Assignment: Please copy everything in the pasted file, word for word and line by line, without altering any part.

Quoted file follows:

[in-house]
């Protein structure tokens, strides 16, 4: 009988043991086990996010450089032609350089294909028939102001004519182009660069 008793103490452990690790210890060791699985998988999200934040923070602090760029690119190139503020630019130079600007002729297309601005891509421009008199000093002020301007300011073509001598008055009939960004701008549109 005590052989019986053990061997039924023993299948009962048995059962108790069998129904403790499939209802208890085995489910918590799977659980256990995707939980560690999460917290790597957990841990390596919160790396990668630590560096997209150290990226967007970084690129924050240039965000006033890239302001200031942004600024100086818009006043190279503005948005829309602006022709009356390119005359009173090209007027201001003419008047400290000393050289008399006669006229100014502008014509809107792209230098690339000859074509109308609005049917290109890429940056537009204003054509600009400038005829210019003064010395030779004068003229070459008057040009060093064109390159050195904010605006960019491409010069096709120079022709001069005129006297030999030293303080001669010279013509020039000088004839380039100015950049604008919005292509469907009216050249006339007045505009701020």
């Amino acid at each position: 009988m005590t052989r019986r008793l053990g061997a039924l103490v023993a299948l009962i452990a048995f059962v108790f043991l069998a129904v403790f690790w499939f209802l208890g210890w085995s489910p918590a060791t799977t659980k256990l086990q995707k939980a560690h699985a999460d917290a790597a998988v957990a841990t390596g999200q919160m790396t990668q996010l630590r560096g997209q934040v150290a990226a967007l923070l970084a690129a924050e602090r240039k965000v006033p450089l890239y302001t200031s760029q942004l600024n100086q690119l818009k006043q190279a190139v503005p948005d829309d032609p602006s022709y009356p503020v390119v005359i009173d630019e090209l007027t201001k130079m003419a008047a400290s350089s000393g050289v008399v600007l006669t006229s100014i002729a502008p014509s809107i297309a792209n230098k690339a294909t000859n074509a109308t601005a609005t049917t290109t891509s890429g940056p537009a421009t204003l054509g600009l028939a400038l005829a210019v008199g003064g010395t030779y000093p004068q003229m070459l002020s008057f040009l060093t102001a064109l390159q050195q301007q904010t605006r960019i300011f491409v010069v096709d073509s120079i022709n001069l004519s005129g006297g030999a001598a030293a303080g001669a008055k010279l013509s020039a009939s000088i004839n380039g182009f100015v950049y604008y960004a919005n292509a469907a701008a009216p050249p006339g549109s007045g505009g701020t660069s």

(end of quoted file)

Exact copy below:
[in-house]
């Protein structure tokens, strides 16, 4: 009988043991086990996010450089032609350089294909028939102001004519182009660069 008793103490452990690790210890060791699985998988999200934040923070602090760029690119190139503020630019130079600007002729297309601005891509421009008199000093002020301007300011073509001598008055009939960004701008549109 005590052989019986053990061997039924023993299948009962048995059962108790069998129904403790499939209802208890085995489910918590799977659980256990995707939980560690999460917290790597957990841990390596919160790396990668630590560096997209150290990226967007970084690129924050240039965000006033890239302001200031942004600024100086818009006043190279503005948005829309602006022709009356390119005359009173090209007027201001003419008047400290000393050289008399006669006229100014502008014509809107792209230098690339000859074509109308609005049917290109890429940056537009204003054509600009400038005829210019003064010395030779004068003229070459008057040009060093064109390159050195904010605006960019491409010069096709120079022709001069005129006297030999030293303080001669010279013509020039000088004839380039100015950049604008919005292509469907009216050249006339007045505009701020």
């Amino acid at each position: 009988m005590t052989r019986r008793l053990g061997a039924l103490v023993a299948l009962i452990a048995f059962v108790f043991l069998a129904v403790f690790w499939f209802l208890g210890w085995s489910p918590a060791t799977t659980k256990l086990q995707k939980a560690h699985a999460d917290a790597a998988v957990a841990t390596g999200q919160m790396t990668q996010l630590r560096g997209q934040v150290a990226a967007l923070l970084a690129a924050e602090r240039k965000v006033p450089l890239y302001t200031s760029q942004l600024n100086q690119l818009k006043q190279a190139v503005p948005d829309d032609p602006s022709y009356p503020v390119v005359i009173d630019e090209l007027t201001k130079m003419a008047a400290s350089s000393g050289v008399v600007l006669t006229s100014i002729a502008p014509s809107i297309a792209n230098k690339a294909t000859n074509a109308t601005a609005t049917t290109t891509s890429g940056p537009a421009t204003l054509g600009l028939a400038l005829a210019v008199g003064g010395t030779y000093p004068q003229m070459l002020s008057f040009l060093t102001a064109l390159q050195q301007q904010t605006r960019i300011f491409v010069v096709d073509s120079i022709n001069l004519s005129g006297g030999a001598a030293a303080g001669a008055k010279l013509s020039a009939s000088i004839n380039g182009f100015v950049y604008y960004a919005n292509a469907a701008a009216p050249p006339g549109s007045g505009g701020t660069s």